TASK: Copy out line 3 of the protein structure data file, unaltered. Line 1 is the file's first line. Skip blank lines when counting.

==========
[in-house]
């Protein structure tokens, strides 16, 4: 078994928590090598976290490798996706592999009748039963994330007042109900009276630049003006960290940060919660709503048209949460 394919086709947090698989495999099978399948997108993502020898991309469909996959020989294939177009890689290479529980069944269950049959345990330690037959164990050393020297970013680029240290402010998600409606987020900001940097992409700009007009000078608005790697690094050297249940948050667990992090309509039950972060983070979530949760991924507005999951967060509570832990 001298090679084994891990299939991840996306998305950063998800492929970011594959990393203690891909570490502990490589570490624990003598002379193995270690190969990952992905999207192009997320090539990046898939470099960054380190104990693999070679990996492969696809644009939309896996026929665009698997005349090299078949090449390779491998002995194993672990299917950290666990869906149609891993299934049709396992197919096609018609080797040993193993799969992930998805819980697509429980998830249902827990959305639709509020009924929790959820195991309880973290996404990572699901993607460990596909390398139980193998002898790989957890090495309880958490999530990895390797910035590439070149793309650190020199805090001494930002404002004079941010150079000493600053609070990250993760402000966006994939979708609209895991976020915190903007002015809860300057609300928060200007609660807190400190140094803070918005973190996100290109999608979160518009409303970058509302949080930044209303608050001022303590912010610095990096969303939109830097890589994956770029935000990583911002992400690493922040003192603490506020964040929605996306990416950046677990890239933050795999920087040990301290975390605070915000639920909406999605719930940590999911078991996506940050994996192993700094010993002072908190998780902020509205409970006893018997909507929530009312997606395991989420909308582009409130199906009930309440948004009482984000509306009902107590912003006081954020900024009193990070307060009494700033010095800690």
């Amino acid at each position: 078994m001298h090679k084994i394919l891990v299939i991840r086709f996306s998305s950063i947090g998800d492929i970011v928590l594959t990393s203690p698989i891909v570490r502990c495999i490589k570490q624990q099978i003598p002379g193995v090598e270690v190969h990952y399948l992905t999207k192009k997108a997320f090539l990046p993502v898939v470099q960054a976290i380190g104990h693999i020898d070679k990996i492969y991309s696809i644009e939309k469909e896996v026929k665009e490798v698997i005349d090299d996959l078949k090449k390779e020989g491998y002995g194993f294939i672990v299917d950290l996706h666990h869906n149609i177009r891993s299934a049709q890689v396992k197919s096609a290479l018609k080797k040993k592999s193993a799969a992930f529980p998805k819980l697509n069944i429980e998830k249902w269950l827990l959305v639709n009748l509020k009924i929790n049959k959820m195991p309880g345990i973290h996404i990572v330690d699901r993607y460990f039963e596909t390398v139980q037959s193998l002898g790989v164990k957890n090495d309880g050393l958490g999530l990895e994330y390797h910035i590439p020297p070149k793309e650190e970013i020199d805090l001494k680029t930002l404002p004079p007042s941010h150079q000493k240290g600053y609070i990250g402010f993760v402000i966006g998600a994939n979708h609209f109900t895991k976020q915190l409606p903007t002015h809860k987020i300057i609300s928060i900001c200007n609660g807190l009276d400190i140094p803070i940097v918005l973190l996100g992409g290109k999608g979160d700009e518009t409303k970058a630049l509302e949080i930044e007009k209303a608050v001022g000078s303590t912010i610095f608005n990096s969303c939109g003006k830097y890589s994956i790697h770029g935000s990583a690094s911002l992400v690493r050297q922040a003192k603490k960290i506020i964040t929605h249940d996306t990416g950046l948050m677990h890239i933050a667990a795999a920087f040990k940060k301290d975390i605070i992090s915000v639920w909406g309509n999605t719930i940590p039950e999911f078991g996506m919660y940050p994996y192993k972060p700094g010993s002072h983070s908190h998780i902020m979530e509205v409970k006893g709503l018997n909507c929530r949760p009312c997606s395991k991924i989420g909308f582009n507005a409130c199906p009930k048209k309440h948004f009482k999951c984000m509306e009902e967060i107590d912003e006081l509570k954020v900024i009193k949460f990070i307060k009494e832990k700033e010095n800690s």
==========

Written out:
């Amino acid at each position: 078994m001298h090679k084994i394919l891990v299939i991840r086709f996306s998305s950063i947090g998800d492929i970011v928590l594959t990393s203690p698989i891909v570490r502990c495999i490589k570490q624990q099978i003598p002379g193995v090598e270690v190969h990952y399948l992905t999207k192009k997108a997320f090539l990046p993502v898939v470099q960054a976290i380190g104990h693999i020898d070679k990996i492969y991309s696809i644009e939309k469909e896996v026929k665009e490798v698997i005349d090299d996959l078949k090449k390779e020989g491998y002995g194993f294939i672990v299917d950290l996706h666990h869906n149609i177009r891993s299934a049709q890689v396992k197919s096609a290479l018609k080797k040993k592999s193993a799969a992930f529980p998805k819980l697509n069944i429980e998830k249902w269950l827990l959305v639709n009748l509020k009924i929790n049959k959820m195991p309880g345990i973290h996404i990572v330690d699901r993607y460990f039963e596909t390398v139980q037959s193998l002898g790989v164990k957890n090495d309880g050393l958490g999530l990895e994330y390797h910035i590439p020297p070149k793309e650190e970013i020199d805090l001494k680029t930002l404002p004079p007042s941010h150079q000493k240290g600053y609070i990250g402010f993760v402000i966006g998600a994939n979708h609209f109900t895991k976020q915190l409606p903007t002015h809860k987020i300057i609300s928060i900001c200007n609660g807190l009276d400190i140094p803070i940097v918005l973190l996100g992409g290109k999608g979160d700009e518009t409303k970058a630049l509302e949080i930044e007009k209303a608050v001022g000078s303590t912010i610095f608005n990096s969303c939109g003006k830097y890589s994956i790697h770029g935000s990583a690094s911002l992400v690493r050297q922040a003192k603490k960290i506020i964040t929605h249940d996306t990416g950046l948050m677990h890239i933050a667990a795999a920087f040990k940060k301290d975390i605070i992090s915000v639920w909406g309509n999605t719930i940590p039950e999911f078991g996506m919660y940050p994996y192993k972060p700094g010993s002072h983070s908190h998780i902020m979530e509205v409970k006893g709503l018997n909507c929530r949760p009312c997606s395991k991924i989420g909308f582009n507005a409130c199906p009930k048209k309440h948004f009482k999951c984000m509306e009902e967060i107590d912003e006081l509570k954020v900024i009193k949460f990070i307060k009494e832990k700033e010095n800690s």